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Olfactory Stimuli as Context Cues in Human Memory

Arnie Cann and Debra A. Ross
The American Journal of Psychology
Vol. 102, No. 1 (Spring, 1989), pp. 91-102
DOI: 10.2307/1423118
Stable URL: http://www.jstor.org/stable/1423118
Page Count: 12
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Olfactory Stimuli as Context Cues in Human Memory
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Abstract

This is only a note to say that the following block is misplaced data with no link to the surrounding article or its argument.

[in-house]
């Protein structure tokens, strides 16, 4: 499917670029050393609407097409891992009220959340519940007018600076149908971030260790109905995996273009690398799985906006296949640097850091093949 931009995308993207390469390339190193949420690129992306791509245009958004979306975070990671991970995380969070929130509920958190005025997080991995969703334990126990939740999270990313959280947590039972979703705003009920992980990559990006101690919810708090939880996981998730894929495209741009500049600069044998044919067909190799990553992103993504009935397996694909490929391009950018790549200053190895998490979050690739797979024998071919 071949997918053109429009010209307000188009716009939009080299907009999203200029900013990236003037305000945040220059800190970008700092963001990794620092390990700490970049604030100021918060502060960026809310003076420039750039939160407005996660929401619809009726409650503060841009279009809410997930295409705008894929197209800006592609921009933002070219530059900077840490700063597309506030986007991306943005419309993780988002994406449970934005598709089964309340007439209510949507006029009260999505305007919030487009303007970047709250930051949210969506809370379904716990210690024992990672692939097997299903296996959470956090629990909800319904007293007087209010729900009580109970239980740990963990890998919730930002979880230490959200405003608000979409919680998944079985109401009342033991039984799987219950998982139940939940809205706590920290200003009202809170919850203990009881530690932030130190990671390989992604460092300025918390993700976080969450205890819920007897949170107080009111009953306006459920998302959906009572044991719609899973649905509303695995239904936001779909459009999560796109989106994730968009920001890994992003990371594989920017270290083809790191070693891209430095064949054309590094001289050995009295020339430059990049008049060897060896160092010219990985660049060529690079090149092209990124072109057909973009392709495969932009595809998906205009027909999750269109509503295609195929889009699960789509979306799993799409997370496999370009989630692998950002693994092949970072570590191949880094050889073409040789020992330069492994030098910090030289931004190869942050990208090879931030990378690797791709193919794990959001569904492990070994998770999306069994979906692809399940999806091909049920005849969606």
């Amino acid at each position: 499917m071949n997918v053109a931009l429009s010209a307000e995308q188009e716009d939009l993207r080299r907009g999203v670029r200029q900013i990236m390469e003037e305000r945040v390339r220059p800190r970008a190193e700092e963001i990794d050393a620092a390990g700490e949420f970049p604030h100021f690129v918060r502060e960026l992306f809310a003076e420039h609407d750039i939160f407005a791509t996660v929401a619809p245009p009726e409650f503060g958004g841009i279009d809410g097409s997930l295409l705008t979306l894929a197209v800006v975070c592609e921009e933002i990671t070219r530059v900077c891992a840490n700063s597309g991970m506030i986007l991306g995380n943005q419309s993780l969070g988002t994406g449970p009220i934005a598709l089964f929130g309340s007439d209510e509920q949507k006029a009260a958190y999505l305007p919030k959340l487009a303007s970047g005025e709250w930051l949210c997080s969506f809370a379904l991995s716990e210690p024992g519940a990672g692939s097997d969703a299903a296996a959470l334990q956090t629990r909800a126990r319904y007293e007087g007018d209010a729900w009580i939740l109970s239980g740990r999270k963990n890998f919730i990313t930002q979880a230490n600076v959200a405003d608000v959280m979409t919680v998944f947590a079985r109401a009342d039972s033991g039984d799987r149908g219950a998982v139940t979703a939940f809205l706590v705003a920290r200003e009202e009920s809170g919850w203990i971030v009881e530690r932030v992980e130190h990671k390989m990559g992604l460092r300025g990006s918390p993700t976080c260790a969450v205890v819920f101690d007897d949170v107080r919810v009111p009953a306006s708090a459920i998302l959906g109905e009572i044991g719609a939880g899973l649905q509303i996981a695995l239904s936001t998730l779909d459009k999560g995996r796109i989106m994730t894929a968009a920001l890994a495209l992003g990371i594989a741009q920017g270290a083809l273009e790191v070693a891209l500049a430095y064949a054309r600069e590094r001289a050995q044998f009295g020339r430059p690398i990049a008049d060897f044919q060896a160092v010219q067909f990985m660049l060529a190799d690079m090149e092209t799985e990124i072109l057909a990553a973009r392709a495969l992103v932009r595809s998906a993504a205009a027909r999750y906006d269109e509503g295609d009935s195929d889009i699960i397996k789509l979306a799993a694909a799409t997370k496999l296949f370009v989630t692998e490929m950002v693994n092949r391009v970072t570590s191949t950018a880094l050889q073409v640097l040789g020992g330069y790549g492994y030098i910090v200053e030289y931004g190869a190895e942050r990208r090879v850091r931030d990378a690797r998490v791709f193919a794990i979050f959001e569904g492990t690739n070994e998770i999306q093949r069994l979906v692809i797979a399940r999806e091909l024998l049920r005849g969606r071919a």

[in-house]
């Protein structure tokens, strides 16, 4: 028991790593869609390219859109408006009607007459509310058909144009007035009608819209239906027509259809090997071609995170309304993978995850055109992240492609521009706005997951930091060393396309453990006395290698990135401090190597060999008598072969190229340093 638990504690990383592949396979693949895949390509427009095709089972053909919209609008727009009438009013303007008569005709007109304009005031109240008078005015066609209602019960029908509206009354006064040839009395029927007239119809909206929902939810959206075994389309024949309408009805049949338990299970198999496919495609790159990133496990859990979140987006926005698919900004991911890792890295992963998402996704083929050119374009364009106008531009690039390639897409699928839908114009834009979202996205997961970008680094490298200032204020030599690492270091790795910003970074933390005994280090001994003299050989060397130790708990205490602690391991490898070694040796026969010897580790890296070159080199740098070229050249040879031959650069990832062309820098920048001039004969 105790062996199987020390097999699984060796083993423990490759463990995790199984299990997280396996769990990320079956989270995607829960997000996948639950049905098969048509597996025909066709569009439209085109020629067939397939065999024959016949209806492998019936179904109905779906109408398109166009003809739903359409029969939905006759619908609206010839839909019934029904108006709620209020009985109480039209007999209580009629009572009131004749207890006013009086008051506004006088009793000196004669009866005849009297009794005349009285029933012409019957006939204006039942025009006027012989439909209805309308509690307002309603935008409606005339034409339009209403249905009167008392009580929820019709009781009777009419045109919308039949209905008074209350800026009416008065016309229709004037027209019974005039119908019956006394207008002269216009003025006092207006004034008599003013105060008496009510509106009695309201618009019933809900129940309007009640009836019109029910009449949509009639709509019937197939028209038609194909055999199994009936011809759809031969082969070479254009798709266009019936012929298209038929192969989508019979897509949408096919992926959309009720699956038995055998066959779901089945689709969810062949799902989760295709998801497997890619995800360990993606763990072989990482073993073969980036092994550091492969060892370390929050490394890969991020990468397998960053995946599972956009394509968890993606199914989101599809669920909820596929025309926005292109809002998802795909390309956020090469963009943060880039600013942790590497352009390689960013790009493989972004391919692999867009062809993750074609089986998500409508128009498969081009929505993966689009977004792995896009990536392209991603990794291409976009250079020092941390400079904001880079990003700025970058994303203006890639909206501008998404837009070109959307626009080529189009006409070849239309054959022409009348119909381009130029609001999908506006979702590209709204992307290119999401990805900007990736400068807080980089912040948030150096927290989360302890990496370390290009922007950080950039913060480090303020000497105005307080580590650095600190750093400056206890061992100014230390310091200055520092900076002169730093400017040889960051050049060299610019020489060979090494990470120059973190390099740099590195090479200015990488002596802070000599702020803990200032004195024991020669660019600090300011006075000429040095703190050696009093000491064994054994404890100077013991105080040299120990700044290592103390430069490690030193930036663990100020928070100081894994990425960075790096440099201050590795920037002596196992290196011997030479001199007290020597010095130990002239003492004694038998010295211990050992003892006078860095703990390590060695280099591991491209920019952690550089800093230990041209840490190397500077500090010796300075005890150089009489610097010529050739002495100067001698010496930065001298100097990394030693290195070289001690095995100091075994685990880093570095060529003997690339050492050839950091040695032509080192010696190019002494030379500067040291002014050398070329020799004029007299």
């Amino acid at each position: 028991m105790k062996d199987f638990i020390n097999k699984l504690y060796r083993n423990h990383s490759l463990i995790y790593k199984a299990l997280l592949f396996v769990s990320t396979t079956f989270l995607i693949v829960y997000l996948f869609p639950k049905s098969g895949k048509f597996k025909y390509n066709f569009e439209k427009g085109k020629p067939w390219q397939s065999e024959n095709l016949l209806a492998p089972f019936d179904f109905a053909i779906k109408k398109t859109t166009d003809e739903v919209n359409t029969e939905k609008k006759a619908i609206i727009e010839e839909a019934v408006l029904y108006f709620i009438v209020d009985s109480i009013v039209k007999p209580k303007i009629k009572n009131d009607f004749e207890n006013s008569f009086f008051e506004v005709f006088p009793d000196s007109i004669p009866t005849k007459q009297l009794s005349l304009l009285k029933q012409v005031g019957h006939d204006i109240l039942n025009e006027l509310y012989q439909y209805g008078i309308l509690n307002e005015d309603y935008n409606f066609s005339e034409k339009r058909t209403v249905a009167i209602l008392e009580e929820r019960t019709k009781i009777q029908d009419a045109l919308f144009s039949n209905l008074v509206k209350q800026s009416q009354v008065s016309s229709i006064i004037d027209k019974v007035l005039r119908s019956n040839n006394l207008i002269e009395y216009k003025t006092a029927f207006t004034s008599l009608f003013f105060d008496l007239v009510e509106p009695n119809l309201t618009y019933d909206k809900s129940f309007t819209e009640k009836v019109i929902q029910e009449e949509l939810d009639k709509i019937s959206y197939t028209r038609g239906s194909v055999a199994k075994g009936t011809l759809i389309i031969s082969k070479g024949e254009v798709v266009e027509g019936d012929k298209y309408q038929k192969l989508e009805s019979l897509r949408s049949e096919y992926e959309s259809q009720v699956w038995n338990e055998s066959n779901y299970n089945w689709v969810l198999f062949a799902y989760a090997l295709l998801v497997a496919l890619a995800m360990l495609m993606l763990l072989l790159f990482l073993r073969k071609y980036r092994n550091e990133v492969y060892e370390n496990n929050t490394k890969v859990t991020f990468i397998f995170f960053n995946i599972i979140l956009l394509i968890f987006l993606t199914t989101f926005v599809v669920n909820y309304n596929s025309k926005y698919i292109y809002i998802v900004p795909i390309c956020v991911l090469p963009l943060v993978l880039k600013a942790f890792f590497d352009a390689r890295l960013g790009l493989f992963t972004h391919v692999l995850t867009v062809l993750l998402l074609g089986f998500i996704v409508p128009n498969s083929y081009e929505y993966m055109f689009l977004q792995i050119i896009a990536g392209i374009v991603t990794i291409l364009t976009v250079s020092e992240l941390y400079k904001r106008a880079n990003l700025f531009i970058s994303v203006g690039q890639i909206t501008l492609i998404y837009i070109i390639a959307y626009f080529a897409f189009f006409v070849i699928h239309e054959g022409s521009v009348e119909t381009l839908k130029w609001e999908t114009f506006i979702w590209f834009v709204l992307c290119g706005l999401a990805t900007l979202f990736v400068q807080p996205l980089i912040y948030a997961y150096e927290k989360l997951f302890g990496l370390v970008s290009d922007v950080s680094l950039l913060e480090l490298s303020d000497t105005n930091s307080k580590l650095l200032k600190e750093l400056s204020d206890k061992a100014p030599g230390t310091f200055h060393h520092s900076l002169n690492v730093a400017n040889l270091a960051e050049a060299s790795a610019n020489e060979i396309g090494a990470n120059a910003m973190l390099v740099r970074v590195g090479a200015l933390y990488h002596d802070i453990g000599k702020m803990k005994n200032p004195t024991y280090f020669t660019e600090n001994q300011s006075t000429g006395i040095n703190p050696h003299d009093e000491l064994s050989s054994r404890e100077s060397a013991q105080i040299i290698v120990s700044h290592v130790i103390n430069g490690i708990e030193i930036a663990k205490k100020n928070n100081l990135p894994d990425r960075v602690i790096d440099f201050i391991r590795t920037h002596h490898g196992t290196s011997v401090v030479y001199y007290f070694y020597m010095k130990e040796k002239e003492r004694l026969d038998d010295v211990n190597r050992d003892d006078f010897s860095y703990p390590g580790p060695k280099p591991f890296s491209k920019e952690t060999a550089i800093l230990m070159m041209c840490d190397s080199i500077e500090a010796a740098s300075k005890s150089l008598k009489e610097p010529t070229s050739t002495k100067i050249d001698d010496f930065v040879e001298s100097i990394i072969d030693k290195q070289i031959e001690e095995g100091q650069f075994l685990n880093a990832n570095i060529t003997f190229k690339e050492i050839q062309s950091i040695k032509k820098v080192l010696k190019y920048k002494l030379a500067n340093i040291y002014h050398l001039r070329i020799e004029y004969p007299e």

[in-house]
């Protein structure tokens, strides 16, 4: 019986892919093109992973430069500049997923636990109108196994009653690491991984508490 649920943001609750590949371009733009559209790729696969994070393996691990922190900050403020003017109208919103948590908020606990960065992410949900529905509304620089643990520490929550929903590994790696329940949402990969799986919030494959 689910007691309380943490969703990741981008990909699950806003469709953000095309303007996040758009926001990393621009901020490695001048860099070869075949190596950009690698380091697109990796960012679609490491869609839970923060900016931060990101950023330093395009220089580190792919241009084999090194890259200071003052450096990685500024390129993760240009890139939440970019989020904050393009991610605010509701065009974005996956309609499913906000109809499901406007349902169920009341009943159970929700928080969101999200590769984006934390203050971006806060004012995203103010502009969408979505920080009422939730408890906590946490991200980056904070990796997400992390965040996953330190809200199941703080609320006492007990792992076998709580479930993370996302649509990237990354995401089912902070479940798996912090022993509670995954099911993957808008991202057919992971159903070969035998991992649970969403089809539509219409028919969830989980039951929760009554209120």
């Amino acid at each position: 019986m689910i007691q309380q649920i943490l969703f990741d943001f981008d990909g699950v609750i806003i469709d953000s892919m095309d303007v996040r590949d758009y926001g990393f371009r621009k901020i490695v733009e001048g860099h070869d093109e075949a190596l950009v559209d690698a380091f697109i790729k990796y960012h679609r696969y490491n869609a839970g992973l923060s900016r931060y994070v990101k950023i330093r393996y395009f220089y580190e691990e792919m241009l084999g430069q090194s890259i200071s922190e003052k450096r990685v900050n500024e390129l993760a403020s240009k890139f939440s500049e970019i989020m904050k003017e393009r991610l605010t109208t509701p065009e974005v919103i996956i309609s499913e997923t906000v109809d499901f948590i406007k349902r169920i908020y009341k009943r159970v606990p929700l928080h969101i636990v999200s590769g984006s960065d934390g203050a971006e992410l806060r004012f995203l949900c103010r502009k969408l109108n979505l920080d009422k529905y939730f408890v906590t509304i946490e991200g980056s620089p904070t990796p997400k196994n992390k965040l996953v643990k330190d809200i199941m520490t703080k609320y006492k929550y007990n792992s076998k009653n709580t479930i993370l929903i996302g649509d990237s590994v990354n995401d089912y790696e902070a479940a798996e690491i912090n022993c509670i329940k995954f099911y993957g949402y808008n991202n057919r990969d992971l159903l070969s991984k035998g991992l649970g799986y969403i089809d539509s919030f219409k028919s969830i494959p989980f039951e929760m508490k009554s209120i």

Olfactory stimuli were used as context cues in a recognition memory paradigm. Male college students were exposed to 50 slides of the faces of college females while in the presence of a pleasant or an unpleasant odor. During the acquisition phase, ratings of physical attractiveness of the slides were collected. After a 48-hr delay, a recognition test was given using the original 50 slides and 50 new slides. The recognition test was conducted with either the original odor or the alternative odor present. A no-odor control group did not receive olfactory cues. The attractiveness ratings indicated that the odor variations had no effect on these social judgments. Analyses of d′ scores, hits, and false alarms for the recognition performance indicated support for the predicted interaction in which presence of the same odor at both sessions led to better overall performance.

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